Mount Edgecumbe volcano is on Kruzof Island in Southeast Alaska, just west of Sitka. The Mount Edgecumbe Volcanic Field consists of more than a dozen volcanic vents and domes. The field first erupted more than 600,000 years ago, and volcanic activity continued until 5,000 to 6,000 years ago. (U.S. Forest Service/Jim Baichtal)
Seldom does one find a way to directly date a prehistoric volcanic eruption, but 11-year-old Blake LaPerriere opened such a door for excited scientists in Southeast Alaska.
Last September, Blake, his parents, and his younger brothers were exploring a beach on southwestern Kruzof Island, part of the Tongass National Forest landscape and just west of Sitka, Alaska, where they live. Blake investigated a deeply incised creek behind a pile of beach drift where he found a standing burnt tree embedded in a tall bank of pumice. He brought it to his family’s attention, asking “Do you think that’s from a volcanic eruption a long time ago?”
Curious, Blake’s father Zach took photos and sent them my way. Read more »
Under Secretary Avalos is shown buildings of the south campus by Dr. Elizabeth Lautner
In February, I had the opportunity to visit USDA’s National Centers for Animal Health in Ames, Iowa. This campus hosts employees from both APHIS and ARS, who work together with tremendous collaboration. ARS employees conduct research on diseases of economic importance to the U.S. livestock and poultry industries. APHIS employees work to protect and improve the health, quality, and marketability of our nation’s animals, animal products, and veterinary biologics.
Their critical work in research, biologics, diagnostics, training, and coordination with stakeholders is impressive. It is a true science center where the work is intricate, precise, and timely. The scientific research conducted on the campus supports policy decisions, sets international standards and assures the country and the world that U.S. livestock and livestock products are safe for consumers. Read more »
This week, President Obama released USDA’s fiscal year 2015 budget proposal, which supports our ongoing work to create jobs and opportunity in rural America.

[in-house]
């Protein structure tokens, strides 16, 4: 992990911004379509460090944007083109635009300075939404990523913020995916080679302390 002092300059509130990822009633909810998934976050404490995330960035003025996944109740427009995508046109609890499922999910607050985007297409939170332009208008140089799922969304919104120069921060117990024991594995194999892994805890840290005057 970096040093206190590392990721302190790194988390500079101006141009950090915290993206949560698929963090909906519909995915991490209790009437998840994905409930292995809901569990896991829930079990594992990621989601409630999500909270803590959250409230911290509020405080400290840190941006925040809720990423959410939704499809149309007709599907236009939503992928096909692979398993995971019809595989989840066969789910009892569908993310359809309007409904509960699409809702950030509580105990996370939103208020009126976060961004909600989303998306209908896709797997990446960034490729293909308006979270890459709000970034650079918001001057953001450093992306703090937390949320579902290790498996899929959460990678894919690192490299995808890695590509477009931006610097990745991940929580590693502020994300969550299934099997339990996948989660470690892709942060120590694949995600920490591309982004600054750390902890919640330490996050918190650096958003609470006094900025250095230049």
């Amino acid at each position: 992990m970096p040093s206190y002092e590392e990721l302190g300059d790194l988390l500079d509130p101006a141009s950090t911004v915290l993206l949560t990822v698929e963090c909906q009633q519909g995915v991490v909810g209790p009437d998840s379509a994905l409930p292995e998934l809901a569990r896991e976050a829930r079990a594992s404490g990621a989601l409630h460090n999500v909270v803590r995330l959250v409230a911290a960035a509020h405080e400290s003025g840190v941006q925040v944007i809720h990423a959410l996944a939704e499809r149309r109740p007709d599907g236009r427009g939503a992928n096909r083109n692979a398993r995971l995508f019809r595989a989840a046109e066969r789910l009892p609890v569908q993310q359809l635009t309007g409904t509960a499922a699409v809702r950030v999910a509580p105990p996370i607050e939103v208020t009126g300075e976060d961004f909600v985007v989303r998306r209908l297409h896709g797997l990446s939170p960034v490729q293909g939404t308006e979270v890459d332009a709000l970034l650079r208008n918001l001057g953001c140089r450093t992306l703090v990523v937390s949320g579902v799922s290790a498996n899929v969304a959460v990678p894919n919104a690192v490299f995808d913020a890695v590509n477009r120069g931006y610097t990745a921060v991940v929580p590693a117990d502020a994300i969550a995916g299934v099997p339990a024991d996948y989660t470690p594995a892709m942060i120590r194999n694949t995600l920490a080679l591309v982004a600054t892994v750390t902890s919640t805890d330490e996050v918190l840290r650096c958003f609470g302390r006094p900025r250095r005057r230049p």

The budget builds on the new opportunities available to us through the recently-passed 2014 Farm Bill to achieve reform and results for the American taxpayer; foster opportunity for the men and women living, working and raising families in rural America; and support innovation through strategic, future-focused investments.
My team at USDA has been hard at work identifying everything that will be required—regulations, guidance and other activities—to develop a plan to implement the new Farm Bill. Read more »
Child at a school food pantry. Image provided by Feeding America.
During March, National Nutrition Month®, USDA will highlight various nutrition topics that are near and dear to our hearts. We don’t work on these issues alone however. This guest blog post acknowledges one USDA National Strategic Partner, Feeding America, for the outstanding work they do to address childhood hunger and food insecurity and promote MyPlate. Learn more below:
By Jessica Hager, MA in Social Service Administration, Nutrition Coordinator, Feeding America
Good nutrition, particularly in the first three years of one’s life, is important for establishing a good foundation that has implications for future physical and mental health, academic achievement and economic productivity. Unfortunately, food insecurity is an obstacle that threatens that critical foundation.
According to the United States Department of Agriculture (USDA), 15.9 million children—1 in 5—under the age of 18 in America live in households where they are unable to consistently access enough nutritious food necessary for a healthy life (Household Food Security in the United States in 2012. Table 1B.USDA ERS.) Additionally, Feeding America’s Map the Meal Gap 2013 research found that 20 percent or more of the child population in each of 37 states and D.C. live in food-insecure households (Map the Meal Gap 2013, Feeding America).
Read more »